5 Sound Strategies for Preserving Hearing Health

Did you know that safeguarding your hearing and protecting against tinnitus can be as easy as using a pair of earplugs? Whether you’re cheering for your favorite sports team or going to a party, protecting your ears is crucial. Let’s dive into some simple yet effective ways to preserve your hearing health for a lifetime.


1. Understand Noise
Sounds above 85 decibels can silently sabotage your hearing over time. Tune in to sound with apps and wearable tech like the Apple Watch that can alert you when things get too loud. There’s also a low-tech way to check loudness: if you’re raising your voice to talk to someone at arm’s length, it’s probably too loud.

2. Schedule Ear Checkups
Just like your pearly whites, eyes, and skin, your ears deserve a regular checkup, called an audiogram. Your hearing health is as unique as your fingerprints and is influenced by genetics, infections, certain medications, and noise exposure. See an audiologist to give your ears the VIP treatment and to figure out if you need a hearing exam once a year, every other year, or once every three years.

3. Take Noise Breaks
From touchdown cheers to wedding bells, loud environments are part of life. Hit pause periodically at noisy events by stepping away to a quieter space. The silent intermission allows your ears to rest and recover, which helps preserve your hearing and avoid tinnitus.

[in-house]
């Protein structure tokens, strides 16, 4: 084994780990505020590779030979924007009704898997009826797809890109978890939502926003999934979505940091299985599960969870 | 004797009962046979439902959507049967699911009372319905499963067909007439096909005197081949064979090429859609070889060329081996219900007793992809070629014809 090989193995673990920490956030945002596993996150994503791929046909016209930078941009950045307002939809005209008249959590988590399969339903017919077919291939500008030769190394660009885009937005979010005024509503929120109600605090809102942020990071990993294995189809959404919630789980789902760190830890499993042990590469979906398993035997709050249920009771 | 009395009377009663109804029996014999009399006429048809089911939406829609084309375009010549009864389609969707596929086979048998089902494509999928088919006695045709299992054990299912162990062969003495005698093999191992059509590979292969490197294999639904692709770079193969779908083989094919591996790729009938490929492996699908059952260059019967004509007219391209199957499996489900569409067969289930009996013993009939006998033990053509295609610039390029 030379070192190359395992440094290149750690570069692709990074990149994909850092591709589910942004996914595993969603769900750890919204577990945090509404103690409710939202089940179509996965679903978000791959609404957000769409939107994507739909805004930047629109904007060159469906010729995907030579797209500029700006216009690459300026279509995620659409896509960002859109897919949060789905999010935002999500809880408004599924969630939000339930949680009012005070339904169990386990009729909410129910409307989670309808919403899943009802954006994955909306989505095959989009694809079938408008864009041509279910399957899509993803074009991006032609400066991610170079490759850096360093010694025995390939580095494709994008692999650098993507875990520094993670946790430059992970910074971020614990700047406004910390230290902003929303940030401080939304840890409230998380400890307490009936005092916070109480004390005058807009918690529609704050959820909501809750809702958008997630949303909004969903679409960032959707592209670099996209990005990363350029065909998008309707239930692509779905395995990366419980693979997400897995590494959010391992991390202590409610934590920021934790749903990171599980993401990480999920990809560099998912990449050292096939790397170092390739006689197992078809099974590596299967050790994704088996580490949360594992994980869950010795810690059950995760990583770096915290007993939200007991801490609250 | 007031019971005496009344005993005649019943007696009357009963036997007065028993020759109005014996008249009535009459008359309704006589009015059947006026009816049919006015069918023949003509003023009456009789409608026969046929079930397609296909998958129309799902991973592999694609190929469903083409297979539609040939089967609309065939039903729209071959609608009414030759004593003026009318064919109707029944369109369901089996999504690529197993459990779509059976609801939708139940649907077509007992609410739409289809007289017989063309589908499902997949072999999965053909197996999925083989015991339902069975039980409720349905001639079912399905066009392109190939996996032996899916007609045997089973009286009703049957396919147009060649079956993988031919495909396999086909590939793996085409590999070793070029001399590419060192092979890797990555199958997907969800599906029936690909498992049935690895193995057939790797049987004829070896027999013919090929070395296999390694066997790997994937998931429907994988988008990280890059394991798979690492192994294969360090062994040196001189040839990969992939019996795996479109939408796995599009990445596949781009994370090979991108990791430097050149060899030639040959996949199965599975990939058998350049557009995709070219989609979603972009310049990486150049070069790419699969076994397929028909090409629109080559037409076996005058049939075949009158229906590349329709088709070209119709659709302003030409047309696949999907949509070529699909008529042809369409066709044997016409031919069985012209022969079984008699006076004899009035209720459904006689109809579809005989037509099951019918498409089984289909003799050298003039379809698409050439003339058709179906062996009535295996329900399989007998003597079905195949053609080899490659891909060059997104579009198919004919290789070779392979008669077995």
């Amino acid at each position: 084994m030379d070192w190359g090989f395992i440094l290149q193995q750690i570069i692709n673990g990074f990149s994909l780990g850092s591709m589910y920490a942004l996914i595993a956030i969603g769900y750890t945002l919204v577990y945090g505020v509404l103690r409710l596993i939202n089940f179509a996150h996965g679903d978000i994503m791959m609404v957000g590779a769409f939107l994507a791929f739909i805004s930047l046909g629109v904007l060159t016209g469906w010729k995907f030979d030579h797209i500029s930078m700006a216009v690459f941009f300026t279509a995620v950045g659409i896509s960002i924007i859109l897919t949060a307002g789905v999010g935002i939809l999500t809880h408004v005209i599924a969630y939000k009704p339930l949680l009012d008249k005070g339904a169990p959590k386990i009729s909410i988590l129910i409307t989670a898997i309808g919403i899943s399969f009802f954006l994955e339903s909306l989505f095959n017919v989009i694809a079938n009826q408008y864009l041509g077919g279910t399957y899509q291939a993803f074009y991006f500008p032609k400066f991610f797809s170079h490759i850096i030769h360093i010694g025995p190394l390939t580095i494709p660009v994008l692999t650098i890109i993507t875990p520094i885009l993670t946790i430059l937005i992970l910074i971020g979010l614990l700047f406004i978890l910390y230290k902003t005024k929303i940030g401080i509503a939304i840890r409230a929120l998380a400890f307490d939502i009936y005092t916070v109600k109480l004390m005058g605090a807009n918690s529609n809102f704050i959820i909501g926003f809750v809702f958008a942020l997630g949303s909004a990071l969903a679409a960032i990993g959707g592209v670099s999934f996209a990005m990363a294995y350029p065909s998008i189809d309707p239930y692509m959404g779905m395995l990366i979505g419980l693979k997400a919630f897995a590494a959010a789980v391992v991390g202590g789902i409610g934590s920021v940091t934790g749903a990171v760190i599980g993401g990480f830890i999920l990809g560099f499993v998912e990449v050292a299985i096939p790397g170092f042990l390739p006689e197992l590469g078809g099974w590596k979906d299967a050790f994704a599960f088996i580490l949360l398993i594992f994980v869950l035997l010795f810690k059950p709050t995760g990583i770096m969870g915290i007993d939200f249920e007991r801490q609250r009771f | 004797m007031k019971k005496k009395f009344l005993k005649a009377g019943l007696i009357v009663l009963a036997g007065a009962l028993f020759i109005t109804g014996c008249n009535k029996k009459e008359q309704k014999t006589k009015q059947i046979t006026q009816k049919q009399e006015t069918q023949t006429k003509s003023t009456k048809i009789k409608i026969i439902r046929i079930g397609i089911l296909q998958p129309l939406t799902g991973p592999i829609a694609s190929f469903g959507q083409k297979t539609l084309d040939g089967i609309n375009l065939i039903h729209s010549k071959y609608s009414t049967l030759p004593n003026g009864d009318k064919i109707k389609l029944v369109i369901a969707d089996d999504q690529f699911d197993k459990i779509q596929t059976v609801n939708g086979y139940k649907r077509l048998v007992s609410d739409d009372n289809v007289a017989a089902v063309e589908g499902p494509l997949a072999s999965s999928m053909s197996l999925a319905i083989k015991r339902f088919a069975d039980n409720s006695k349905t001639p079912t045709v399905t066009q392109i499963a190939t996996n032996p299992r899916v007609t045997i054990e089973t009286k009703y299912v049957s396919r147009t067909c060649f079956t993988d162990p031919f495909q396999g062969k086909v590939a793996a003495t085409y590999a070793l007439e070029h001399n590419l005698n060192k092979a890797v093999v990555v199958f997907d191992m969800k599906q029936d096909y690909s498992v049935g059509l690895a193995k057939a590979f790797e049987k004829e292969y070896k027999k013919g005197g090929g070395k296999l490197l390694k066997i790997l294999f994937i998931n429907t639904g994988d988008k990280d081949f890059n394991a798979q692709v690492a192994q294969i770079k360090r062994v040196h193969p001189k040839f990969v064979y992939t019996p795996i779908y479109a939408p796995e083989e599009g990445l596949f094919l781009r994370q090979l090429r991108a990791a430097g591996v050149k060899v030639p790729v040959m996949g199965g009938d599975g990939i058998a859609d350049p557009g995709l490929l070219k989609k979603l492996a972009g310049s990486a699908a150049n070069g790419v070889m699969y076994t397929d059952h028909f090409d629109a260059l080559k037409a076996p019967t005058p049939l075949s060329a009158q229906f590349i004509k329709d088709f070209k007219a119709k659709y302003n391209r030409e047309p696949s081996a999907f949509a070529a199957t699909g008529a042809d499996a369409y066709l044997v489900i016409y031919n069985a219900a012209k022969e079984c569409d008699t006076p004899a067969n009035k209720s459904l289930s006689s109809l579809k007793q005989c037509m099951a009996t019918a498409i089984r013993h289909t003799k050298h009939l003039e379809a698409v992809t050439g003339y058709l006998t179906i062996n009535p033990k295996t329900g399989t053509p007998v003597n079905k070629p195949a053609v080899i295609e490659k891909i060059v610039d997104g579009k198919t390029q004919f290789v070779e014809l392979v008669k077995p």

4. Wear Hearing Protection
Elevate your hearing protection game with high-fidelity earplugs— the rock stars of hearing safety and easy communication. Also known as musicians’ earplugs, they are relatively inexpensive and allow you to hear clearly while still shielding your ears from loud sounds. To explore high-fidelity earplugs,* see https://us.loopearplugs.com/, https://www.discovervibes.com/, and https://goaxil.com/products/x-pro?_ pos=1&_sid=d44436400&_ss=r. Each person’s ear canal is different, so depending on your ears and how much time you spend in loud environments, you may want custom-made earplugs crafted by your audiologist. They are more expensive but provide a perfect fit while allowing you to hear clearly. Foam earplugs are also a great option when you don’t need to hear surrounding sound. Just make sure you know how to insert them so you’re getting the protection you need. For guidance, see https://blogs.cdc.gov/niosh-science-blog/2018/10/24/hearing-protection/.

5. Spread Hearing Health Awareness
Many people don’t know that hearing damage is irreversible, and that tinnitus is often preventable. Spread the word among your coworkers, family, and friends to keep the volume in check, take noise breaks, wear hearing protection, and schedule regular hearing checkups so they can enjoy the many wonders of sound and easy communication for a lifetime.

* Although ATA may suggest products, this should not be construed as an endorsement. Hearing needs and optimal hearing protection differ between individuals, so talk to an audiologist to decide which type is best for you. The fit of earplugs differs between brands, with comfort influenced by the shape of a person’s ear canal. Once you find earplugs that fit well, be sure to insert them correctly. Not sure how to do that? Visit the following link: https://blogs.cdc.gov/niosh-science-blog/2018/10/24/hearing-protection/.